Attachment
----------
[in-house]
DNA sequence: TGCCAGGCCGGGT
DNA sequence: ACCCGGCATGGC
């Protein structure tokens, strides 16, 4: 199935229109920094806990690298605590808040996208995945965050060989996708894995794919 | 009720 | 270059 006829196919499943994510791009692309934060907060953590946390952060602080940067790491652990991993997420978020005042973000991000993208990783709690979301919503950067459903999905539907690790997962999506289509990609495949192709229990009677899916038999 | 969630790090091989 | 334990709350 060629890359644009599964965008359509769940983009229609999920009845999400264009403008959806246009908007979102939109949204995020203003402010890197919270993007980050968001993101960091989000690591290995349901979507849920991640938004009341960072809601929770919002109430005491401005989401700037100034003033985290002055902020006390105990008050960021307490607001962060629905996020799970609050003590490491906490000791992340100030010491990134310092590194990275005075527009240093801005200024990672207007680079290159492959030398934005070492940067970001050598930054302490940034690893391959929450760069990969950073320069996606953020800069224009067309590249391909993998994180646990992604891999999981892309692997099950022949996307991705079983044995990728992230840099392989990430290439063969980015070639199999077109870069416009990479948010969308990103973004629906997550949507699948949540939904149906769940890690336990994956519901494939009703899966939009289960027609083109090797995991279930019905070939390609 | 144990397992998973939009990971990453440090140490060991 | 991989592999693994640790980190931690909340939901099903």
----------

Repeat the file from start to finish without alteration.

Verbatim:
[in-house]
DNA sequence: TGCCAGGCCGGGT
DNA sequence: ACCCGGCATGGC
């Protein structure tokens, strides 16, 4: 199935229109920094806990690298605590808040996208995945965050060989996708894995794919 | 009720 | 270059 006829196919499943994510791009692309934060907060953590946390952060602080940067790491652990991993997420978020005042973000991000993208990783709690979301919503950067459903999905539907690790997962999506289509990609495949192709229990009677899916038999 | 969630790090091989 | 334990709350 060629890359644009599964965008359509769940983009229609999920009845999400264009403008959806246009908007979102939109949204995020203003402010890197919270993007980050968001993101960091989000690591290995349901979507849920991640938004009341960072809601929770919002109430005491401005989401700037100034003033985290002055902020006390105990008050960021307490607001962060629905996020799970609050003590490491906490000791992340100030010491990134310092590194990275005075527009240093801005200024990672207007680079290159492959030398934005070492940067970001050598930054302490940034690893391959929450760069990969950073320069996606953020800069224009067309590249391909993998994180646990992604891999999981892309692997099950022949996307991705079983044995990728992230840099392989990430290439063969980015070639199999077109870069416009990479948010969308990103973004629906997550949507699948949540939904149906769940890690336990994956519901494939009703899966939009289960027609083109090797995991279930019905070939390609 | 144990397992998973939009990971990453440090140490060991 | 991989592999693994640790980190931690909340939901099903």